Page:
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Porsche’s Top 5 Motorsport Models With Derek Bell

Who better to tell the history of Porsche competition cars than Derek Bell? Of his five Le Mans wins, four were in Porsches. Of his ten podium finishes at Le Mans, eight were in Porsches. He’s competed in countless classes, and shared cars with everyone from Jacky Ickx and James Hunt to his son, Justin. Critically, Bell’s career spanned from Porsche’s first endurance racing successes, through its period of invincibility in the 1980s. In competition he’s driven 917s, 962s, the 936, and he’s helmed historic Porsches off-track. Few people know more about wringing the neck of a Porsche racecar.

Amusingly, this Top 5 seems to have been picked more by Porsche than Derek himself. In his words, the 962c is his real number one, though for the purposes of the video the mighty 962 ranks #2. Pretty surprising for a car that won Porsche no fewer than 21 Constructor’s Championships in various series around the world.

The other Porsches in the ranking should come as no surprise, though the particular chassis chosen for the video are interesting on their own. The Porsche 904 GTS featured in the video, for example, was Ferdinand Alexander Porsche’s personal car. This particular 904 is one of the first 904/6 variants, which is powered by a 911 flat-six rather than the quad-cam 718 RSK flat-four.

I'm not sure what we enjoyed more, the car choices or Derek and the girl's period correct wardrobe changes

The 917 shown is also an interesting piece. Though it is painted as the 1970 Le Mans winner, 917-003, it is actually the first 917 built. 917-001 resides in the Porsche collection in this livery, as the actual 1970 winner has been in private collections since the 1980s.

Thanks to Derek’s narration, this video lacks the odd syntax that occasionally plagues the Porsche Top 5 series. Hopefully Porsche sticks to this direction in the future, as these videos are much more interesting when colored by the opinions of respected experts [not to mention the period costumes for both Derek and the Grid Girls].

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A journey through time with motorsport legend Derek Bell

In the second episode of the ‘Porsche Top 5’ YouTube series, former racing driver Derek Bell takes a journey through time to explore five decades of sports car history.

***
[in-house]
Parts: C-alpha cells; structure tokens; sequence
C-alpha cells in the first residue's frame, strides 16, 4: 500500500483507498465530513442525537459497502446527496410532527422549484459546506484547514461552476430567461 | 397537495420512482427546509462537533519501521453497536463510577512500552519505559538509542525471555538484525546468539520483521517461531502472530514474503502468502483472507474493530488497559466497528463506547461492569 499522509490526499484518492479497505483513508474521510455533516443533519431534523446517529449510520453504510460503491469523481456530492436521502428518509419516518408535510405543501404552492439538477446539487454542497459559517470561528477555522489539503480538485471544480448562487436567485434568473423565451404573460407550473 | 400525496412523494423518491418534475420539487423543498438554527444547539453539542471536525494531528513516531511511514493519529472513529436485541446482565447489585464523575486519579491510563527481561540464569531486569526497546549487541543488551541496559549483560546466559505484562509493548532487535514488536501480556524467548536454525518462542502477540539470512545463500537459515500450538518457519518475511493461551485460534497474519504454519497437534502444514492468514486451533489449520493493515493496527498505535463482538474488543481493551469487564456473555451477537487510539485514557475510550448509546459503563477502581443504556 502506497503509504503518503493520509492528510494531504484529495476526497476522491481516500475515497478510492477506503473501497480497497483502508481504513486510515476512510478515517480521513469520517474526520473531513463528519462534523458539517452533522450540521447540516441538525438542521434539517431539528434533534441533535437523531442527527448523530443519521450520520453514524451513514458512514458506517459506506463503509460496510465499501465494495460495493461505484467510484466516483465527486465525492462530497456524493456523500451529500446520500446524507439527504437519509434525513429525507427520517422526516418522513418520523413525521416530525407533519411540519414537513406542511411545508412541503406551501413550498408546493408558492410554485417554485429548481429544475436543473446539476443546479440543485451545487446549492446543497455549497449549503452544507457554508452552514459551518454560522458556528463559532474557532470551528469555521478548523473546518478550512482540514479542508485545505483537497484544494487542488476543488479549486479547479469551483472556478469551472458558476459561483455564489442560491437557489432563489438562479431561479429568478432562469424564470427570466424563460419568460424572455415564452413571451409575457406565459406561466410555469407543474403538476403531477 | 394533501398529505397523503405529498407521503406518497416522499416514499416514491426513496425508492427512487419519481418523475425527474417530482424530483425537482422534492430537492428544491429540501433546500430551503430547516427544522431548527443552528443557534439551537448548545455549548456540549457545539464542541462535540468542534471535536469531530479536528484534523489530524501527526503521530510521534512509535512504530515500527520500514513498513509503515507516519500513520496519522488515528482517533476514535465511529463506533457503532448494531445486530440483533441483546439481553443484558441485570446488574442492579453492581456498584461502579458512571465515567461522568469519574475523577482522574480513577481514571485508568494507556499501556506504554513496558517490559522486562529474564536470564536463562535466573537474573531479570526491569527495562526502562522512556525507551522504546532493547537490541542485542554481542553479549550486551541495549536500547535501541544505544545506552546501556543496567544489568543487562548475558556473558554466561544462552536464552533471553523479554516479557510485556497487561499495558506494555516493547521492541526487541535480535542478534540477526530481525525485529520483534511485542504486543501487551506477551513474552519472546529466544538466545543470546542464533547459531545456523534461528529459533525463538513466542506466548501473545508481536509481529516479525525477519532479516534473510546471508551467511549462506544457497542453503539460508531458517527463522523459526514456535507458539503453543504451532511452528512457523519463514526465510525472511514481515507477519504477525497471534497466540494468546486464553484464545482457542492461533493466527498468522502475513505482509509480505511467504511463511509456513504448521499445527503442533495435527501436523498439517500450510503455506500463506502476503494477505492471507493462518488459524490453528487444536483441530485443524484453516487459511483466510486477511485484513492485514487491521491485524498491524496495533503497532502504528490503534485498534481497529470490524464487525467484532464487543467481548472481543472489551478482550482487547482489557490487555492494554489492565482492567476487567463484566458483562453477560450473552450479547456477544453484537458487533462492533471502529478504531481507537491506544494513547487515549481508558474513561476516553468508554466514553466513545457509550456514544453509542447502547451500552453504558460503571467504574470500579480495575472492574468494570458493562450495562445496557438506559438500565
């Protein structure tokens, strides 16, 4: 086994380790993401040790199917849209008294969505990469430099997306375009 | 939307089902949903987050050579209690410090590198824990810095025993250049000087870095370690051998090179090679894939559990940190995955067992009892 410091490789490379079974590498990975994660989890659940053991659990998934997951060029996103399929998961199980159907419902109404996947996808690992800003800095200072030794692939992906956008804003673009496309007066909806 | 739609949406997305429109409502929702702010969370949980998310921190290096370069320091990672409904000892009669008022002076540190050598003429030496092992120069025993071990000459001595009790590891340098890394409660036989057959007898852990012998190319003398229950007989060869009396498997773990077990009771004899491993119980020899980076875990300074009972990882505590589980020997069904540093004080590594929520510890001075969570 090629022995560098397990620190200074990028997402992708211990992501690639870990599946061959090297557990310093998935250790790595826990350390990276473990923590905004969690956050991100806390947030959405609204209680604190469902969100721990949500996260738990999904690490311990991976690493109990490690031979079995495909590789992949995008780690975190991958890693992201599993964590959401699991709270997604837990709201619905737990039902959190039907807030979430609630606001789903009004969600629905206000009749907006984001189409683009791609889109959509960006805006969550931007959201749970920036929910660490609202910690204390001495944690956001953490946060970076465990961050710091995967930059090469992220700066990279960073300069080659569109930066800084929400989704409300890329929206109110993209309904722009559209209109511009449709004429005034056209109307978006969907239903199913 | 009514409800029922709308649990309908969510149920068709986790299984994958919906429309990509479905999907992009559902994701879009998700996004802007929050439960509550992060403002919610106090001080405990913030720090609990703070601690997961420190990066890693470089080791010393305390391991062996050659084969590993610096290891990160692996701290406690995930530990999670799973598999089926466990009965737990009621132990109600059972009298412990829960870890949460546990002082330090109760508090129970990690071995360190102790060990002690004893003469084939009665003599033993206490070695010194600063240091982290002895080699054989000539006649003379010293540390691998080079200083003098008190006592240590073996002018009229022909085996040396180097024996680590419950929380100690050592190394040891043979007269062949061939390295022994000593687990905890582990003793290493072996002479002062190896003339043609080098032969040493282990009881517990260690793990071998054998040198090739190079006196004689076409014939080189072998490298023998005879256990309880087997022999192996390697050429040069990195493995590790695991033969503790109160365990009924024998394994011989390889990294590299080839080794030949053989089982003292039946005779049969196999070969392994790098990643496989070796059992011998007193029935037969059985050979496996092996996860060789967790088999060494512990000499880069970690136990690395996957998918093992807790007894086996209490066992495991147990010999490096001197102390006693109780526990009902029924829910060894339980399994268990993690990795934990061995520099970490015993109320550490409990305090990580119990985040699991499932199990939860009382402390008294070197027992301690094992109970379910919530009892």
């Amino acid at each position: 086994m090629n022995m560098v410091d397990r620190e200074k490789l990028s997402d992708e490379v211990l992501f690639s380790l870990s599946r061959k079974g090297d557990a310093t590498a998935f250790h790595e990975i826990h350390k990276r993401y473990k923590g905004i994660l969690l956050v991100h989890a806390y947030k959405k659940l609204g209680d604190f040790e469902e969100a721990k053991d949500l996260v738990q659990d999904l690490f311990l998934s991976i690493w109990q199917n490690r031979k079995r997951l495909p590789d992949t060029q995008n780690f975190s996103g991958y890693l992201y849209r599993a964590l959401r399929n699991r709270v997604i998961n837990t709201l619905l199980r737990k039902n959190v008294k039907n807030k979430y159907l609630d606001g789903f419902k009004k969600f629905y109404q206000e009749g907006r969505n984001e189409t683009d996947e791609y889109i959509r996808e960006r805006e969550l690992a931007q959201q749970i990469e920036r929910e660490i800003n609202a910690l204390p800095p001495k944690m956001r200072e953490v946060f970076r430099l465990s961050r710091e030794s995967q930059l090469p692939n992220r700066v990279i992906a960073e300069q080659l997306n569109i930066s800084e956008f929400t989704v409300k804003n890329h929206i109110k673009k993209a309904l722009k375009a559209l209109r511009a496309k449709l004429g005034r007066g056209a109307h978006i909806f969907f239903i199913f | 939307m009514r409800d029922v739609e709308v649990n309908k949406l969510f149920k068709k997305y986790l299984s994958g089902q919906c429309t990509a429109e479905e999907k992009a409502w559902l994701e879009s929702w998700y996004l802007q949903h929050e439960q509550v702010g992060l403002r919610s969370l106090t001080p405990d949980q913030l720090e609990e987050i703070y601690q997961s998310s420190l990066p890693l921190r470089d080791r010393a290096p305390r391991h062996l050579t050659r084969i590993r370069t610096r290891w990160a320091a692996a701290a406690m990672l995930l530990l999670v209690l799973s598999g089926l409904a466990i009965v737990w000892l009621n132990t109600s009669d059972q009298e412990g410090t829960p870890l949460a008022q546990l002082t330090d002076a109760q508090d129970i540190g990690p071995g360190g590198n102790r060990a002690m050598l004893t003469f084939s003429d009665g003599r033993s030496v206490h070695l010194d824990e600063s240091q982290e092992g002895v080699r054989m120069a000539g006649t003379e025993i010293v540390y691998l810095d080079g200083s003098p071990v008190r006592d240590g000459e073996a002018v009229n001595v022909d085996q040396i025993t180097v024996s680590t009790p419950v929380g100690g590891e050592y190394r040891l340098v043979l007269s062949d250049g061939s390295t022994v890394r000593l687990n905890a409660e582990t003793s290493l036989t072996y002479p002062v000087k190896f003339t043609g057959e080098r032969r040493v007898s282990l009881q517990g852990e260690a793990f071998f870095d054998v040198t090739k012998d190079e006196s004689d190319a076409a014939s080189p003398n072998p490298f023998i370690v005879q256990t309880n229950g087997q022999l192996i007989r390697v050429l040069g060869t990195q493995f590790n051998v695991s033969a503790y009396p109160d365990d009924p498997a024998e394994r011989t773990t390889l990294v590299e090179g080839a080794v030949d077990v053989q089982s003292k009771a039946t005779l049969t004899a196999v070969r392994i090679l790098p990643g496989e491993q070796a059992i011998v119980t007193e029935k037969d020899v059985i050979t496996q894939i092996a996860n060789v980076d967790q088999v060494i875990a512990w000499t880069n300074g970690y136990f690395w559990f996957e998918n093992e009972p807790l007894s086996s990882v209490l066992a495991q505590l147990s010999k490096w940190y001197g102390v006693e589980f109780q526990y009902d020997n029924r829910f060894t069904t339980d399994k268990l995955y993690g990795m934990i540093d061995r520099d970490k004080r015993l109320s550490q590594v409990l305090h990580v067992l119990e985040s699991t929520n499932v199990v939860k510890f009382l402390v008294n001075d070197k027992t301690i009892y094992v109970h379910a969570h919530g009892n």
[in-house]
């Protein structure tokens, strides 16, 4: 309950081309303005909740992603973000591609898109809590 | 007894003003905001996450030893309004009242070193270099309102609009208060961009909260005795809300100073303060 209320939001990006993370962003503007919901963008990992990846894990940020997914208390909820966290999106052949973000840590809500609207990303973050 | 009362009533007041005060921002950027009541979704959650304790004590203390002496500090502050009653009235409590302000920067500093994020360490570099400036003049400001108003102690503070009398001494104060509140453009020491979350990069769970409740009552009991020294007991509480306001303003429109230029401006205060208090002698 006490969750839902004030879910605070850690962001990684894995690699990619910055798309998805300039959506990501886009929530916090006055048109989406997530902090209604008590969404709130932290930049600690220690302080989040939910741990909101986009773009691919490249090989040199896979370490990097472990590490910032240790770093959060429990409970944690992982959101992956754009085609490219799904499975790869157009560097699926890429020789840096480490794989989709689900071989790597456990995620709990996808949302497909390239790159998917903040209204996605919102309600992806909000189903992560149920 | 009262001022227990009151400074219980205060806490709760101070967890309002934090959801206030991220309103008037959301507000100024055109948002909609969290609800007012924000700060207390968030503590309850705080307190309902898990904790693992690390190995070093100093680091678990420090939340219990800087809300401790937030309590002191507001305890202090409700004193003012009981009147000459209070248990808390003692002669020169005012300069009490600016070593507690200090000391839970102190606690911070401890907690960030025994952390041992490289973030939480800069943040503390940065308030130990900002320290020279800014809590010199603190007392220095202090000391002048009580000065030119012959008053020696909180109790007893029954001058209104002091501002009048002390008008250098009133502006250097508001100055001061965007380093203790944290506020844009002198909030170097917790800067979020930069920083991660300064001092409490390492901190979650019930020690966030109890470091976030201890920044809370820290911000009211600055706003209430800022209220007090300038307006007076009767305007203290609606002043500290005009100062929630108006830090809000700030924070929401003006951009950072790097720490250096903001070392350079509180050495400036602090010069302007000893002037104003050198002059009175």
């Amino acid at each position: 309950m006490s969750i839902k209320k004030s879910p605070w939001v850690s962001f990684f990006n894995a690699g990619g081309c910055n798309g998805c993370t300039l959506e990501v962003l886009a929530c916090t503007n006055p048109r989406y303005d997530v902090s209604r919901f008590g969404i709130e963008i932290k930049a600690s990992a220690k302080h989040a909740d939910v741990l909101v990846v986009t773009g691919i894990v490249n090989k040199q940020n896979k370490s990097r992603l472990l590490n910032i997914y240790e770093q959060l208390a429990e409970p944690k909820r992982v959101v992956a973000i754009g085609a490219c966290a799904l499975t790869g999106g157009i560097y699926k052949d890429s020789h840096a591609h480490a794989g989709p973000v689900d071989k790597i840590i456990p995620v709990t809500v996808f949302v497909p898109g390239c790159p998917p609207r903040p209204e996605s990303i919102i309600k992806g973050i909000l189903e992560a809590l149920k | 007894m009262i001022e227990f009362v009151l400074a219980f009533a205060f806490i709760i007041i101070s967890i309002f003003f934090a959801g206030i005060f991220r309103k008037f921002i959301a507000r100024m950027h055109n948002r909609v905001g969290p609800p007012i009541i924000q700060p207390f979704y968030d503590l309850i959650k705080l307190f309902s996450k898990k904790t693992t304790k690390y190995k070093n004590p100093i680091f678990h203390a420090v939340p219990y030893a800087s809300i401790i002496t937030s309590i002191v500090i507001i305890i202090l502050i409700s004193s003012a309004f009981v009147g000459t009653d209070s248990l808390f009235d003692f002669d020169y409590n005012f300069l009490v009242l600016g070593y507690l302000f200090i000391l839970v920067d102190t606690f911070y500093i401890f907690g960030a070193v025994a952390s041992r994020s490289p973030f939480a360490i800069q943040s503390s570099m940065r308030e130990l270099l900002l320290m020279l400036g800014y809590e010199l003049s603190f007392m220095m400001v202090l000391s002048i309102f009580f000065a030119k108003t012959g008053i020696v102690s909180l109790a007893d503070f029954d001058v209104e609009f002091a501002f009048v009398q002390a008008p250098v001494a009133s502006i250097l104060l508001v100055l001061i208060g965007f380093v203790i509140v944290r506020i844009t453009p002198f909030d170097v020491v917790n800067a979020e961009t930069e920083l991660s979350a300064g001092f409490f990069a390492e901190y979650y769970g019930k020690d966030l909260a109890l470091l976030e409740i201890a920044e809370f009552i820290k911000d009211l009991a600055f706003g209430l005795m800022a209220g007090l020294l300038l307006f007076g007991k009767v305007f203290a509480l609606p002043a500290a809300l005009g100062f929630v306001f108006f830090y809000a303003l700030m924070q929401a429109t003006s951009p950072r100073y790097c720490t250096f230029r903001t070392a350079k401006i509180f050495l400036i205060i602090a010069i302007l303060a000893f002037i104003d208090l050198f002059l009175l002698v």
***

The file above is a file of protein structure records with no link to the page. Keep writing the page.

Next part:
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Porsche releases new C4 GTS British Legends edition

Porsche Cars Great Britain has revealed a special 991.2 C4 GTS British Legends Edition 911 to celebrate the achievements at La Sarthe of Brit Drivers Richard Attwood, Derek Bell and Nick Tandy. Available immediately in one of three colour combinations evoking the famous Porsche livery of each driver’s period winning car, this special GTS has been developed with the Porsche Exclusive Manufaktur department for the UK market only.

Attwood, Bell and Tandy have all had a direct hand in choosing the spec of the car too, with the C4 version of the current 991.2 GTS chosen to evoke the all-wheel-drive layout of the current 919 e-hybrid piloted by Tandy in the World Endurance Championship. It is also the fastest 911 in the current Carrera range. Alcantara and carbon trim provides a direct link to the cockpit of the racing cars each driver successfully pedalled to the top step of the podium at Le Mans, while a comprehensive standard specification including Sports Chromo Pack and Porsche Dynamic Chassis Control further enhances the car’s motorsporting aspirations. A choice of either seven-speed manual or PDK transmissions is available.

Though the spec of each British Legends car is identical from a technical aspect, the three variants are all distinguishable by their liveries, with the Attwood car finished in Guards red with black centre-lock wheels to evoke the Salzburg livery of his 1970 Le Mans-winning 917, the Bell GTS finished in Sapphire blue metallic to evoke his 956’s Rothmans livery, while the Tandy car is finished in Carrera white metallic which of course honours the appearance of his 919 hybrid from his 2015 triumph. All versions then carry small side decals featuring the iconic number of each driver’s Le Mans conquering car, with the driver’s signature printed on a discreet plaque mounted aft of each car’s B-pillar.

Generously specced and unique in their appearance, these cars offer a rare opportunity for motorsporting aficionados to suitably honour their most admired Brit racing driver from Porsche’s hallowed works roster. However, theres a high price for such admiration, as the GTS British Legends editions are available from £122,376, slightly more than new 911 Turbo money. The cars aren’t part of a numbered production run but Porsche GB says the number available will be small, Total 911 estimating this to be around one example per Porsche Centre.